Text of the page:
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Cashie River

 
 
 
Tax Collections/Tax Mapping
Homestead Exclusion/Elderly and Disabled Resources

 

Q: What is the Elderly or Disabled Exclusion Homestead Property Tax Relief?
A. The Elderly or Disabled Exclusion provides property tax relief for qualified North Carolinians who are age 65 and over or totally and permanently disabled.

The exemption excludes up to one-half of your home's assessed value, or $25,000 (whichever is greater) from property taxes.

Administrator:


Tax Phone:
(252) 794-5310

Fax:
(252) 794-5357

Example:

Without Exclusion:

 

With Exclusion:

Value of Home

100,000

Value of Home

100,000

 

 

Less Exemption Adj. Value of Home x 50% = 50,000

100,000 - 50,000 =50,000

Multiplied by Sample Tax Rate

x .0084

Multiplied by Sample Tax Rate

x. 0084

Total Taxes 

= $840.00

Total Taxes

= $420.00


Please note: This example is a comparative guide and is provided as a general informational tool only. The tax rate used in the example is county-wide general fund rate in effect for the tax year 2013-2014.

Q: What are the qualifications for the Homestead Exemption?
A: You may be qualified for the Homestead Exemption if:
-YOU ARE at least 65 years of age on January 1st of the tax year in which you wish to claim the exemption; AND
-YOU AND YOUR SPOUSE'S income did not exceed $27,100 for the year prior to which an application is made. You
 must own your permanent residence, including a manufactured home, and be a legal resident of Bertie County;
      OR

-YOU ARE certified totally and permanently disabled by a licensed physician or governmental agency; AND
-YOU AND YOUR SPOUSE'S income did not exceed $27,100 for the year prior to which an application is made. You must own your permanent residence, including a manufactured home, and be a legal resident of Bertie County.


JOINT OWNERS (other than husband and wife) who meet all other requirements may be eligible for a partial exemption not to exceed their proportionate share of the valuation of the property.

 
Q: What is considered part of my Homestead/Permanent Residence?
A. It includes your dwelling, the dwelling site (not to exceed 1 acre), and related improvements such as a garage, carport or storage building. The dwelling may be a single family residence, a unit in a multi-family complex, or a manufactured home.

 Q: Do I have to apply in person?
A. For this exemption, the qualifying homeowner may submit an application by mail, fax, or in person at the Tax Department.

Q: How can I show that I am 100% totally and permanently disabled?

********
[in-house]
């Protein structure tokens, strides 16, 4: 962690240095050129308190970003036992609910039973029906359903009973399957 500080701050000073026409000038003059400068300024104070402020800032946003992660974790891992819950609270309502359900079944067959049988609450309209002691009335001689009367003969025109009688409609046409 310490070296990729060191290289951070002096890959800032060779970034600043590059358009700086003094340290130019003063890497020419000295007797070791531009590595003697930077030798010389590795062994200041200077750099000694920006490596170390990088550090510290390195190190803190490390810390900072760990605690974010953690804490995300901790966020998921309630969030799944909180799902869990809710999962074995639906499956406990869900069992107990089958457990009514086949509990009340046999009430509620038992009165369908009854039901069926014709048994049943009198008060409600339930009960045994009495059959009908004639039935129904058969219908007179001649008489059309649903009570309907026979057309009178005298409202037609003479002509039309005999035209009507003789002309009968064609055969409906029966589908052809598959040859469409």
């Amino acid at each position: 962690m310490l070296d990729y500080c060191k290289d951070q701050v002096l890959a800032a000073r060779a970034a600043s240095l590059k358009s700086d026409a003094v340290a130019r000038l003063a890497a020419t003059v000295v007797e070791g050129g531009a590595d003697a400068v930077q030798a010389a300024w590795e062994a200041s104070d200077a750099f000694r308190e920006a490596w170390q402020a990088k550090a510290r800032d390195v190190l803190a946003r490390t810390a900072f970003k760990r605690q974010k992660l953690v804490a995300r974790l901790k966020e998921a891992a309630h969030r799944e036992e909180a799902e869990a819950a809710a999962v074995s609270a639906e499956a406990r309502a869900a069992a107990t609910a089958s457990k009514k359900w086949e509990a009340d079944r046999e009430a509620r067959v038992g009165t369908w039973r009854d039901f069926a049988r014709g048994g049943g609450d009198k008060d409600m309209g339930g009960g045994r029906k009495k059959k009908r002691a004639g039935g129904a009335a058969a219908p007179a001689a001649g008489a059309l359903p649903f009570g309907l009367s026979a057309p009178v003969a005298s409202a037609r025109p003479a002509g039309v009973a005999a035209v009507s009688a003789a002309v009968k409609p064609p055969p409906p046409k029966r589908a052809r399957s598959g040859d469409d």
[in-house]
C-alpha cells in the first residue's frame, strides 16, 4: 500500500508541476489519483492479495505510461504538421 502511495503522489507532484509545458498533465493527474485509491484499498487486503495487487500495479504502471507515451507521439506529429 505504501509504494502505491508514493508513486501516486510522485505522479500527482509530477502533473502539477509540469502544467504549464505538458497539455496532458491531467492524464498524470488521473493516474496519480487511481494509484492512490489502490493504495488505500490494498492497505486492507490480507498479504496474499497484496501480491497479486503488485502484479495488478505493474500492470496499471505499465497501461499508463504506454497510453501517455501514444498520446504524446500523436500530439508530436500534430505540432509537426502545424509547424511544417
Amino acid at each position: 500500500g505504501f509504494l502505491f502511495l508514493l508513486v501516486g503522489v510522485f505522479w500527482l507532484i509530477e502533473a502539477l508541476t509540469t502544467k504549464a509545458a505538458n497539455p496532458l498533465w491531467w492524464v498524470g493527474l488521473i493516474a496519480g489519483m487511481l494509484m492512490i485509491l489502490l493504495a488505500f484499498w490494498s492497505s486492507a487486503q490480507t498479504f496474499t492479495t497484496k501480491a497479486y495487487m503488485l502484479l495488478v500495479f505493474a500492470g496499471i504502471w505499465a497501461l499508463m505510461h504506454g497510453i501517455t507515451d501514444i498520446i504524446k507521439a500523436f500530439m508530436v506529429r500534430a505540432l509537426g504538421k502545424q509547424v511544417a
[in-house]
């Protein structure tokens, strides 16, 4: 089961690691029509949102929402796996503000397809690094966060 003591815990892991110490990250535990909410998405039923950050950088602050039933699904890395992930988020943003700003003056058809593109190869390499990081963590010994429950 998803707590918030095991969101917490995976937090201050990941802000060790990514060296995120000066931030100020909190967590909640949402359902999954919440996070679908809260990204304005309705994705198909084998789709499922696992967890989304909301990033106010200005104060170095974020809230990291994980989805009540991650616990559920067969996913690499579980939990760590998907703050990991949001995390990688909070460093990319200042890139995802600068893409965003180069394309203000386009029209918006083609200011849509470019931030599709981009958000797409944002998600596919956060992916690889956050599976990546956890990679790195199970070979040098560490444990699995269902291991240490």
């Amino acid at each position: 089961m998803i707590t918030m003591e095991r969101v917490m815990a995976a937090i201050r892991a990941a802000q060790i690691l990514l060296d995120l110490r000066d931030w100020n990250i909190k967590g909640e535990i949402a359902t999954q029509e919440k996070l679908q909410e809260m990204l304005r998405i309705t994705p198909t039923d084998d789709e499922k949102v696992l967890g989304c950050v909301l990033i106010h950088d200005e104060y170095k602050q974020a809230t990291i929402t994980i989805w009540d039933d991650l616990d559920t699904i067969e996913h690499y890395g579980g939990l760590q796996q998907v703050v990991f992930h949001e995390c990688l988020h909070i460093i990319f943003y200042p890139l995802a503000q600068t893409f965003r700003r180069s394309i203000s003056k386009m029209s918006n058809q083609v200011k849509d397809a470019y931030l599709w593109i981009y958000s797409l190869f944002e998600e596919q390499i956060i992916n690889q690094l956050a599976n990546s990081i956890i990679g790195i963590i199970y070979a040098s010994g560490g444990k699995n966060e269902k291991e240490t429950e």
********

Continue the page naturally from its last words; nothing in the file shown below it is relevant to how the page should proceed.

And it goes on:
A. You must furnish a certification that you are totally and permanently disabled from either a licensed physician (Physician Certification of Disability) or from a government agency such as the Social Security Administration. The agency must have the proper authority to determine qualifications for disability benefits. If you or your spouse is over 65 years old, you do not need to submit a certification of disability.
 
Q: What is considered “INCOME” and how much can I make and still qualify for the Elderly or Disabled Exclusion?
A. Income is defined as all other moneys received from every source other than gifts or inheritances from family members. Income does include money received from social security, disability, retirement and rental income. For the year 2009, the income limit is $27,100. This threshold is adjusted annually for cost-of-living.
 
Q: How do I provide proof of income?
A. If you are required to file a Federal Income Tax return you must provide a copy of the first page of the return. For non income tax filers, other proof of income is required. (See Application for details) Proof of income must reflect income for the year immediately preceding the tax year for which an application is made. (For example, if an application is submitted for 2009, income for 2008 must be reported.)

Q: When is the deadline to file an application?
A. Applications are timely filed if received by June 1st of the year for which the exemption is applied.

Q: Do I need to reapply annually?
A. No. You do not need to reapply annually. However, you must notify the Tax Assessor if:
-You move, sell or rent your house, OR
-You make changes to the owners listed on the deed, OR
-There is a change in your disability status, OR
-Your income increases to greater than is allowed to qualify